An admission by senior Conservatives to The Times that the Government’s NHS reforms represent its biggest “mistake”, has prompted a caustic response from its critics.
The newspaper quoted an unnamed senior Cabinet minister as saying that “we’ve made three mistakes that I regret, the first being restructuring the NHS. The rest are minor”. He was referring to the 2012 Health and Social Care Act, drawn up by ex-health secretary Andrew Lansley (pictured), plans which were described by one insider as “unintelligible gobbledygook”.
A former No 10 adviser told The Times that “no one apart from Lansley had a clue what he was really embarking on, certainly not the Prime Minister”. The adviser adds that Mr Lansley “kept saying his grand plans had the backing of the medical establishment and we trusted him. In retrospect it was a mistake”.
The reaction to the article has been scathing. Andy Burnham, Labour’s shadow health secretary, said that Prime Minister David Cameron’s re-organisation “inflicted chaos on the NHS and has dragged it down. Patients, doctors and nurses pleaded with the government to stop it - knowing it would cause chaos - but they refused to listen back then and an apology now is no use”.
He argues that the PM “ruled it out before the last election, broke his promise and brought forward the biggest NHS re-organisation ever at a cost of £3 billion. Patients can see A&Es in crisis and waiting lists rising - this mismanagement of the NHS proves David Cameron cannot be trusted with it”.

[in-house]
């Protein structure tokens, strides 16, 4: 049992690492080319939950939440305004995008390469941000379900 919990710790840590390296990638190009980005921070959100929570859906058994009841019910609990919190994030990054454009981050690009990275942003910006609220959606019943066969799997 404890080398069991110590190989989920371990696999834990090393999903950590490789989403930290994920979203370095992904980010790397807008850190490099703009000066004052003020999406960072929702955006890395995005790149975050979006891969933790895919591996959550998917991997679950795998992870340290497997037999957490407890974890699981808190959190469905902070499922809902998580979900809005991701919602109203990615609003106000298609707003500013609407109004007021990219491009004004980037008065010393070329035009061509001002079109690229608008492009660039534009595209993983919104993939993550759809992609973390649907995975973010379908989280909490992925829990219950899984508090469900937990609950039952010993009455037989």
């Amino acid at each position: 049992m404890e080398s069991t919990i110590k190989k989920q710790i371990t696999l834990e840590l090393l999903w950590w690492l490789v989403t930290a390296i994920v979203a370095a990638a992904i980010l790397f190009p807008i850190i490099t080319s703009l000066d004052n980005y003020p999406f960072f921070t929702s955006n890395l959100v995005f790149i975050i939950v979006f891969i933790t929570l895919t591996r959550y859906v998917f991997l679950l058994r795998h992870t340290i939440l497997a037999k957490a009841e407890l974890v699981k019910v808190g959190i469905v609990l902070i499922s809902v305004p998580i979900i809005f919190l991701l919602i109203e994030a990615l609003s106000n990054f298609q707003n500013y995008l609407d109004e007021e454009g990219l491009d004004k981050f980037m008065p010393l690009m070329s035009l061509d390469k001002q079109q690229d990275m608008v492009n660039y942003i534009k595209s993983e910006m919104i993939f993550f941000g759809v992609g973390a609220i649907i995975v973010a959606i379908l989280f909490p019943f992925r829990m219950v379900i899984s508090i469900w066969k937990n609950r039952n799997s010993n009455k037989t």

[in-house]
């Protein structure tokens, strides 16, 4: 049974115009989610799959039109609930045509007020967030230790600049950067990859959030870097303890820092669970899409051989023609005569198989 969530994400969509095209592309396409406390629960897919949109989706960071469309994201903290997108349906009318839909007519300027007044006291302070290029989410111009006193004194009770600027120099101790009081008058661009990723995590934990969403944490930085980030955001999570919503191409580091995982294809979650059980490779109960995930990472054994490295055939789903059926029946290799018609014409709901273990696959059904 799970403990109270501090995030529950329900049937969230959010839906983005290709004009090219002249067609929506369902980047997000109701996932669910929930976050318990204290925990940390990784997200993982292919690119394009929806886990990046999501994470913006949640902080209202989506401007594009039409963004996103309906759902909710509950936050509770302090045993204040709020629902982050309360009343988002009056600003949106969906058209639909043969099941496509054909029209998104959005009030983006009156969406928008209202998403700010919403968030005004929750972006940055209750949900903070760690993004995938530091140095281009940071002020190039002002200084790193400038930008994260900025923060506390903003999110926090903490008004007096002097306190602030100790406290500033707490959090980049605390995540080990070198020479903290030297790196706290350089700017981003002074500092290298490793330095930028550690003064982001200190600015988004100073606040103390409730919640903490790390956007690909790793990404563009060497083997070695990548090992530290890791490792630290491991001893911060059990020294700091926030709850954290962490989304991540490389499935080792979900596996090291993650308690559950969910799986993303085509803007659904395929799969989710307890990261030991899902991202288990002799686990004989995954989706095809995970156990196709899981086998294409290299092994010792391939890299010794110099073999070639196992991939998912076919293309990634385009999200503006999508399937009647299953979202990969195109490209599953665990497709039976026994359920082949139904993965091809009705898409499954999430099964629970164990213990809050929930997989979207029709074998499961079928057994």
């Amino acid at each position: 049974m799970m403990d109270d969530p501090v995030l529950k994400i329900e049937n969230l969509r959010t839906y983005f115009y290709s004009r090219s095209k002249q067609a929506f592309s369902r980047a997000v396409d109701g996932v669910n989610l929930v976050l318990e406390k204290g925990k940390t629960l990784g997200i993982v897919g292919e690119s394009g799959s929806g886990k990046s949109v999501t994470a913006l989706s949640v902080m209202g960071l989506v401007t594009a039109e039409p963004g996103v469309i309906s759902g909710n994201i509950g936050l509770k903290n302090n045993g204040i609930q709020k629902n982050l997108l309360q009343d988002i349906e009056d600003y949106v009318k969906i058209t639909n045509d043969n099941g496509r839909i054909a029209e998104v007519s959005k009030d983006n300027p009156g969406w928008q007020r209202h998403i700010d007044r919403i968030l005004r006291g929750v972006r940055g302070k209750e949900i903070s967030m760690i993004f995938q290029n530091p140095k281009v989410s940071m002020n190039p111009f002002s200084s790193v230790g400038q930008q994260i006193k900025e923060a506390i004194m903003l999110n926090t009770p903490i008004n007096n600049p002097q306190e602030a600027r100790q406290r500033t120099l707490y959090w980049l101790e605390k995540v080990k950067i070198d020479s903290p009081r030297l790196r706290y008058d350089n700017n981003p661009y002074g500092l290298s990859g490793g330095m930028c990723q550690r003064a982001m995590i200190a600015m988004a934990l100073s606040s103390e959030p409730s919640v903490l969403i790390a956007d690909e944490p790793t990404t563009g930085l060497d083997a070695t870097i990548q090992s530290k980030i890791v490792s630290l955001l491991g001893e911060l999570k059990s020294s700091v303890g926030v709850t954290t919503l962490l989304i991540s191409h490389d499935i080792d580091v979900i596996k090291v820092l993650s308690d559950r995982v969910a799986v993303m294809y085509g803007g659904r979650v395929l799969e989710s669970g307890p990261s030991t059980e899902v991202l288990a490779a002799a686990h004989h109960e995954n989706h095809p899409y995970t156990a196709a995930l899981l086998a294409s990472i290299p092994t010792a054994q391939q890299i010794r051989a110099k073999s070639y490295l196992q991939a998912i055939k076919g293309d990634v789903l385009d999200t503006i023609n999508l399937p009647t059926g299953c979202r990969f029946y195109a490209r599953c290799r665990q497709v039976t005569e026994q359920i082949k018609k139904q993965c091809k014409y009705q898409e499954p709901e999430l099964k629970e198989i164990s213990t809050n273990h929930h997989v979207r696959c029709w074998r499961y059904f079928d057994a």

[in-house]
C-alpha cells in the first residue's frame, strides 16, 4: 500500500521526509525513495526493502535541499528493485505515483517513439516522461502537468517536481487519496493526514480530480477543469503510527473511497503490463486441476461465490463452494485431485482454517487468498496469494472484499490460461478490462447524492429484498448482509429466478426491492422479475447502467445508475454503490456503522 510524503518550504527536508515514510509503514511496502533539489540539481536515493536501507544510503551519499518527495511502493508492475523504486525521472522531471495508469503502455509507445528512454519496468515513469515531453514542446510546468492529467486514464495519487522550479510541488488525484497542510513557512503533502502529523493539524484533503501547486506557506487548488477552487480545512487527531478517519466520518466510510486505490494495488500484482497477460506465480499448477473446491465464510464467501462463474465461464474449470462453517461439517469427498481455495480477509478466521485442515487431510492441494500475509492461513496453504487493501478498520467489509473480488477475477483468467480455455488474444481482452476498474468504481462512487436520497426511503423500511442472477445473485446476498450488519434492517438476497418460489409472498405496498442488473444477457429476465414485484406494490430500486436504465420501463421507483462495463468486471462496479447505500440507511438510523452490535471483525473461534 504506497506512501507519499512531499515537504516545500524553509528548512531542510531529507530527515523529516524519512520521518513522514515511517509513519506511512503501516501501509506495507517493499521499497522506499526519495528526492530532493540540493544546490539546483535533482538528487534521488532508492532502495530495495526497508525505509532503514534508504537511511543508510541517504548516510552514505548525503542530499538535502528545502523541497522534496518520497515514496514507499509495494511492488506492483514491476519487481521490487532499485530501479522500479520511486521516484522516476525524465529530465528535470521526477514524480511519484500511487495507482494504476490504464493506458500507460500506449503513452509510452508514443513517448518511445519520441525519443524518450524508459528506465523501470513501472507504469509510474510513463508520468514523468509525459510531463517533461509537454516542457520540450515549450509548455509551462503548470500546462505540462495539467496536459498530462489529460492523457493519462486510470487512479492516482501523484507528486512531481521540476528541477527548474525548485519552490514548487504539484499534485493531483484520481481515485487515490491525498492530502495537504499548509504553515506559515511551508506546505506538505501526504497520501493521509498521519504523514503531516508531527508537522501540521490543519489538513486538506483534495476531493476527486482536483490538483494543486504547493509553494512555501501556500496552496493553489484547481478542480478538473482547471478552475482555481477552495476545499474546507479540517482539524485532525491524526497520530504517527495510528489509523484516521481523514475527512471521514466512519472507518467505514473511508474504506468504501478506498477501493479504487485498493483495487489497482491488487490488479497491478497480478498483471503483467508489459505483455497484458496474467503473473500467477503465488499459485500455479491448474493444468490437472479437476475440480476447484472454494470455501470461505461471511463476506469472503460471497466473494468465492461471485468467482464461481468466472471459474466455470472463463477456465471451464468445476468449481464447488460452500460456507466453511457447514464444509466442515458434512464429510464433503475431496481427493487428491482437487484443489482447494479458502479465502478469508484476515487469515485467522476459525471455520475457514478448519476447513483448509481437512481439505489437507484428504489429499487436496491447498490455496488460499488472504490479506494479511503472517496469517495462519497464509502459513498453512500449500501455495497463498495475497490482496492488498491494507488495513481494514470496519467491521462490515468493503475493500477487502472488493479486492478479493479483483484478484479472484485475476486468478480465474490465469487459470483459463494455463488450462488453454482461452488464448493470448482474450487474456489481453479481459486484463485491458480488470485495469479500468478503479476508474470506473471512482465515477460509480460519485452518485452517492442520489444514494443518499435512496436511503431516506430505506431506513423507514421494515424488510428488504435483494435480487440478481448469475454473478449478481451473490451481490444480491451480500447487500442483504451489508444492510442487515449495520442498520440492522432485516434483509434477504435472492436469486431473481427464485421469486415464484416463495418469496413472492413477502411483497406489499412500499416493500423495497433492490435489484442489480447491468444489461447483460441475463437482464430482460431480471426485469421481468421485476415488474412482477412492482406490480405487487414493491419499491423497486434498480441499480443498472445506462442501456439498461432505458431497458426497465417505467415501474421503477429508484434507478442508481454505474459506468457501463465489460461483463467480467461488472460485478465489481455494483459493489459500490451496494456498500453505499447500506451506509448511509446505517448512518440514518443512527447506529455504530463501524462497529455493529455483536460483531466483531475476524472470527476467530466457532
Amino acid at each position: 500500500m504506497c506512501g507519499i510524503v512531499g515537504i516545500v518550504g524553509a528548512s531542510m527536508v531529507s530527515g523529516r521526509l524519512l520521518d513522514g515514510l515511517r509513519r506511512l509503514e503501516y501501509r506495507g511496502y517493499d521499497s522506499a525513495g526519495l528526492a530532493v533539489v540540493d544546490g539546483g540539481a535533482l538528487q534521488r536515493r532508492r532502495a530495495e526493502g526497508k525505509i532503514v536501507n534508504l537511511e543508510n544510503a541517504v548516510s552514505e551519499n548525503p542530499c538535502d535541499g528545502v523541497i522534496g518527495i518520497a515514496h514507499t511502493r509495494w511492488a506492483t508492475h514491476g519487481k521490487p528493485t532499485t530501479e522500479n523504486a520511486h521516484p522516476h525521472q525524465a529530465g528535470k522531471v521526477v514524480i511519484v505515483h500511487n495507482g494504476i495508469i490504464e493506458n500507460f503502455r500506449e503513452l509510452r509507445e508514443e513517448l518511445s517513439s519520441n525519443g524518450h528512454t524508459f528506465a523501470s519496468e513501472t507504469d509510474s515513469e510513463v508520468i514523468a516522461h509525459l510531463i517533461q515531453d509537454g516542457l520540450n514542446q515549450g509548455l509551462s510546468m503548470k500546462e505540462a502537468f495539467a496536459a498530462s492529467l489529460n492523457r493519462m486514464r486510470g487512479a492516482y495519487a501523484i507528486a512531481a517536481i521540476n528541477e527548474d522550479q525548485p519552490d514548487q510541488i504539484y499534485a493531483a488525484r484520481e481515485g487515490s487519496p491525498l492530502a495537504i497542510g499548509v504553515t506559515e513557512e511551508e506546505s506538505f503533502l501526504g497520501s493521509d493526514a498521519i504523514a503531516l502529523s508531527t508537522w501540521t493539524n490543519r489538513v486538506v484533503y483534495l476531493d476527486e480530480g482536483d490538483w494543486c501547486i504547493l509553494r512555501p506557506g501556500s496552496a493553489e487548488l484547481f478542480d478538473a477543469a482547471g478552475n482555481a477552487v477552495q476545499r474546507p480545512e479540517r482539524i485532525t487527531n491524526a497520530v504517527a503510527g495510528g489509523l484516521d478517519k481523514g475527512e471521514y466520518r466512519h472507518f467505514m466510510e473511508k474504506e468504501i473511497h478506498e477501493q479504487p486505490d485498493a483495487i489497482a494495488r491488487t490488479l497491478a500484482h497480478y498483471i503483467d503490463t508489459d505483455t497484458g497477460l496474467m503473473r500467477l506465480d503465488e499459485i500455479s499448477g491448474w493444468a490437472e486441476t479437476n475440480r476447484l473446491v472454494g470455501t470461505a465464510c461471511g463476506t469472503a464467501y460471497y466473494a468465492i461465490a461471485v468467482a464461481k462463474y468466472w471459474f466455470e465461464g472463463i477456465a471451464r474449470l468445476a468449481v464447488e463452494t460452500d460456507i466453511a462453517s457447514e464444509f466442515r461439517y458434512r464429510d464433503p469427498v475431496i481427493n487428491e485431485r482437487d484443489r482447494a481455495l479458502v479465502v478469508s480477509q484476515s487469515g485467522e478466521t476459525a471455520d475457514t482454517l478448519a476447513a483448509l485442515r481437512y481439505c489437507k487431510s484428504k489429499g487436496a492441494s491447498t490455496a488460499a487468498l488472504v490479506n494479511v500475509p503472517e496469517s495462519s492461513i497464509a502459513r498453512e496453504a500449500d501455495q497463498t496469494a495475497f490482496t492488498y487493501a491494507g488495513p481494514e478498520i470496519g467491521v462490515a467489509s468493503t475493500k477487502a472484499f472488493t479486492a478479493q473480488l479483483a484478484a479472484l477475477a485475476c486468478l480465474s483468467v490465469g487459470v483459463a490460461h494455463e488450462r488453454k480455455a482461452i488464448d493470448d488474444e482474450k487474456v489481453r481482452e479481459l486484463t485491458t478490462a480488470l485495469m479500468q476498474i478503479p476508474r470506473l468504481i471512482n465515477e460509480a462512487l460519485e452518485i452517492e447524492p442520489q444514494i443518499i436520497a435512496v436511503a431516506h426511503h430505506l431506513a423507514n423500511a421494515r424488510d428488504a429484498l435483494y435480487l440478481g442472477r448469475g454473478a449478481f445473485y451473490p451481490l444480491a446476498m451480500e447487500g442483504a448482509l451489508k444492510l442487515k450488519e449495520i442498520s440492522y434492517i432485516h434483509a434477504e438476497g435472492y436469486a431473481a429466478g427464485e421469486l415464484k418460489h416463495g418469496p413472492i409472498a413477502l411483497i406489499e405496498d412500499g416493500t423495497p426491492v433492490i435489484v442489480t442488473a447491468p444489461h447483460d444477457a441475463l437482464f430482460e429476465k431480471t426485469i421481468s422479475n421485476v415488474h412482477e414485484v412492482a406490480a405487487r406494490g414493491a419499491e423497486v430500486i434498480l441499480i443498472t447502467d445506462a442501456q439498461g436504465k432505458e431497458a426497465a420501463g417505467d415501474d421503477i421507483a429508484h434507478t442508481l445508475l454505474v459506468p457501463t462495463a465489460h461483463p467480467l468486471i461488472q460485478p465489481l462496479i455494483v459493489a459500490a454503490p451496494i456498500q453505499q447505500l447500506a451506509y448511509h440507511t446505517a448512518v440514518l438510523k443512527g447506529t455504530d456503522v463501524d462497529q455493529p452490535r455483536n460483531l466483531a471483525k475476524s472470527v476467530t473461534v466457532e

Clive Peedell, co-leader of the National Health Action Party, said that “this is a huge embarrassment for the Tories but also a depressing revelation”. He claimed that “within months of taking office, the Tories broke their promises of no top-down reorganisation of the NHS and no privatisation. They ignored widespread professional opposition and forced through their disastrous Health and Social Care Act”.
Mr Peedell added that “it’s totally reckless of David Cameron to have backed the reforms without even understanding them. And his decision to make the protection of the NHS a central part of his conference speech is now shown to be disingenuous and inept as behind the scenes he was regretting his own reforms as a huge strategic error”.